A quarter has 119 ridges around its edge. Coins with ridges have what is known as reeded edges. Quarters, dimes, half dollars and some dollar coins have reeded edges.
Coins have been made with reeded edges for fraud prevention for nearly as long as coins have been minted using precious metals. When silver coins had smooth edges, clippers carefully shaved away some of the coins' edges and sold the metal for a profit. Adding a reeded edge made it impossible for clippers to remove material from the coin without it being noticed. Nickels and pennies do not have reeded edges because the metals they are made from have never been valuable.Learn More
The United States quarter is one-sixteenth of an inch thick and weighs 0.2 ounces, according to the U.S. Mint. The obverse (heads) bears the image of President George Washington, while the reverse (tails) depicts alternate designs of national parks and sites. Prior to 1999, the reverse featured an eagle.Full Answer >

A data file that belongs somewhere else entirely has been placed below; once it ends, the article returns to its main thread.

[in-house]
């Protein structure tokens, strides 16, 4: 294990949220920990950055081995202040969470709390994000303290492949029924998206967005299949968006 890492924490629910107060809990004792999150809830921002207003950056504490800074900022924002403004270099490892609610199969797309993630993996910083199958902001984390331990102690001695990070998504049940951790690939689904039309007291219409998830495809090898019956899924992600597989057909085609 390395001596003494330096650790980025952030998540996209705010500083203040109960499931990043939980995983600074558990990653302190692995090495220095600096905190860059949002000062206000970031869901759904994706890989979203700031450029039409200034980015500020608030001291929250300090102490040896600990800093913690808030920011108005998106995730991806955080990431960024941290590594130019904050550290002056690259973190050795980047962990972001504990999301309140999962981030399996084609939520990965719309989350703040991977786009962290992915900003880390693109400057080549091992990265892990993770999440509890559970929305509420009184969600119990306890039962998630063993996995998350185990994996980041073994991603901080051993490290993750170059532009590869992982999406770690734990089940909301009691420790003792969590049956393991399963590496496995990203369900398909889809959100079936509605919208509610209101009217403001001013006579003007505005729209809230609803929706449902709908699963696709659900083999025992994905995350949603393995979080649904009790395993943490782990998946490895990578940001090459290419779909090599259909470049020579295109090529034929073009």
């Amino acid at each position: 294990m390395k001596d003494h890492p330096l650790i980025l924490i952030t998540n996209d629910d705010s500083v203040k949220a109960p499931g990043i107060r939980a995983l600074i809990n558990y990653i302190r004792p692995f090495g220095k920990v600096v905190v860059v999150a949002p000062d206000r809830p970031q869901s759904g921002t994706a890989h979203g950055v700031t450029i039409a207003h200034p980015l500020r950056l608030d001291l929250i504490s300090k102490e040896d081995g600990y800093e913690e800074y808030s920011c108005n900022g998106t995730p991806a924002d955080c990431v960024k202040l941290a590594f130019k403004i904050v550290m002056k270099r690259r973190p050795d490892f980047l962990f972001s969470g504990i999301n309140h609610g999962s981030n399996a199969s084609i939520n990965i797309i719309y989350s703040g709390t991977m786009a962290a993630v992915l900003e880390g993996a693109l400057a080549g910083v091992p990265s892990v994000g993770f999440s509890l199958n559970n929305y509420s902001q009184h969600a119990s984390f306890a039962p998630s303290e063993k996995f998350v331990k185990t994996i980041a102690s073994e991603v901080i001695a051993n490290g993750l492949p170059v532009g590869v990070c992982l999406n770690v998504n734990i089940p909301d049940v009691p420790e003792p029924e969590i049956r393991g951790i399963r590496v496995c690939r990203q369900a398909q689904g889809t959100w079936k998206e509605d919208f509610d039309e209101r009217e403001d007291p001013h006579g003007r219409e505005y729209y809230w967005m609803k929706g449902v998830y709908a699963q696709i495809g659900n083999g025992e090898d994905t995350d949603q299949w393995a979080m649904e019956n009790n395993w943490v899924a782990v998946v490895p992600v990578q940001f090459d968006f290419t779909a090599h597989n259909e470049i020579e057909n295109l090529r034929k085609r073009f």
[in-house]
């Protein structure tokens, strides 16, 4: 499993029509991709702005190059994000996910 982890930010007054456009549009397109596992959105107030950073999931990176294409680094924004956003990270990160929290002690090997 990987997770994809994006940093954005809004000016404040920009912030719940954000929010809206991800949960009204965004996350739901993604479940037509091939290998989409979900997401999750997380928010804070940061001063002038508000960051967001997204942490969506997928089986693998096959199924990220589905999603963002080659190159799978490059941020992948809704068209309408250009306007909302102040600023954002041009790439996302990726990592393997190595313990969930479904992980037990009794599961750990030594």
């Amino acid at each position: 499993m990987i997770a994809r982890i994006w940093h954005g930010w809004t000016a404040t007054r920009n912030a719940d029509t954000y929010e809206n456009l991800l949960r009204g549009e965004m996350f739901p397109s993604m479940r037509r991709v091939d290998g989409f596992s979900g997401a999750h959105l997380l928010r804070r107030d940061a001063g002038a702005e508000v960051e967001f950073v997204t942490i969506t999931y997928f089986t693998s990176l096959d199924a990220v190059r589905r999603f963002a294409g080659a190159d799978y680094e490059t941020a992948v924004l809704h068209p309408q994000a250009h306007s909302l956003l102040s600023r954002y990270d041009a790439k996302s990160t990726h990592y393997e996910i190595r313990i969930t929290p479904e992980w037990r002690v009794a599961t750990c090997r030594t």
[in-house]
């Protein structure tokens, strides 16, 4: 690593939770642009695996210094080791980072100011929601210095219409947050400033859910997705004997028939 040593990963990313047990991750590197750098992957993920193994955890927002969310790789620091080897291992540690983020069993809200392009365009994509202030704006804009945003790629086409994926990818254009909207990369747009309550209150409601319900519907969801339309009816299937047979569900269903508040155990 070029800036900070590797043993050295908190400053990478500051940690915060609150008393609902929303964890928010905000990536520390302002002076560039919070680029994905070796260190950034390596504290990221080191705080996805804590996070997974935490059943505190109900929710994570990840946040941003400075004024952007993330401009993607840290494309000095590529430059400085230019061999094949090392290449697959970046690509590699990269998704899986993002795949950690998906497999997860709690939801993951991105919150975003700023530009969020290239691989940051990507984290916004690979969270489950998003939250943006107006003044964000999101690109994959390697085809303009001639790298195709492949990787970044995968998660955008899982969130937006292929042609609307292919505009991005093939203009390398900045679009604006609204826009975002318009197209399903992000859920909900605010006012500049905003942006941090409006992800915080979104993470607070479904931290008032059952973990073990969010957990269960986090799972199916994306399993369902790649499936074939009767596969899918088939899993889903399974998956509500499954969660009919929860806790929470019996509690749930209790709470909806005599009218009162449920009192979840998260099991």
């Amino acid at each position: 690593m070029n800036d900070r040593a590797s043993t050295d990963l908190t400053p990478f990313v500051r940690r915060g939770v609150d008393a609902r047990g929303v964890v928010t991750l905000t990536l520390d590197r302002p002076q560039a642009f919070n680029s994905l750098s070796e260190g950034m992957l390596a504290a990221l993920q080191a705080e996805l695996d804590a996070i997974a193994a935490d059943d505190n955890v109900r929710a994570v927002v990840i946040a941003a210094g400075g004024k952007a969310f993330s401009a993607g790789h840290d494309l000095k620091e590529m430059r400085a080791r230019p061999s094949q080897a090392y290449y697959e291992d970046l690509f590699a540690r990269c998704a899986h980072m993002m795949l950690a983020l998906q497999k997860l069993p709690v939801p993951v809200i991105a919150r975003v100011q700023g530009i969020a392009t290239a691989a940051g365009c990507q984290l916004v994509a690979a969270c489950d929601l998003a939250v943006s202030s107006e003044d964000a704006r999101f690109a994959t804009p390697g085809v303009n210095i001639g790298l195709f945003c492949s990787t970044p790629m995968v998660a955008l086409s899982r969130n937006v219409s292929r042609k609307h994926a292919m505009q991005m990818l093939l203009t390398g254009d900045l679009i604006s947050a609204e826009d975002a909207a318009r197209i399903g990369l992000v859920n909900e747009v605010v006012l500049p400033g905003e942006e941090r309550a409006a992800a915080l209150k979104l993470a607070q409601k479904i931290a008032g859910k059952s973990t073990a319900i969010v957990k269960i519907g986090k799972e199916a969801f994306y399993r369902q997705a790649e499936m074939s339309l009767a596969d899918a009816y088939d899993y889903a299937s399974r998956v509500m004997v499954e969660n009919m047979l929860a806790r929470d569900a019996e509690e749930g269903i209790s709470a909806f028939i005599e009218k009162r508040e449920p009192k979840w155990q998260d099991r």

The volume of a quarter is 808.53 mm3. A quarter is a cylinder with a diameter of 24.26 mm and a thickness, or height, of 1.75 mm. The volume of a cylinder is found by taking the radius of the cylinder squared times the height of the cylinder times pi.Full Answer >
There is no significant difference in the net worth of any given state quarter. So many cast from 1999 through 2008 that many decades need to pass before there is a significant increase in their value.Full Answer >
As noted by CoinTrackers.com, a 1962 U.S. Washington quarter is valued from $6 for a quarter in poor, or heavily worn, condition to about $17 for one in perfect condition. There were about 36,156,000 of these quarters minted.Full Answer >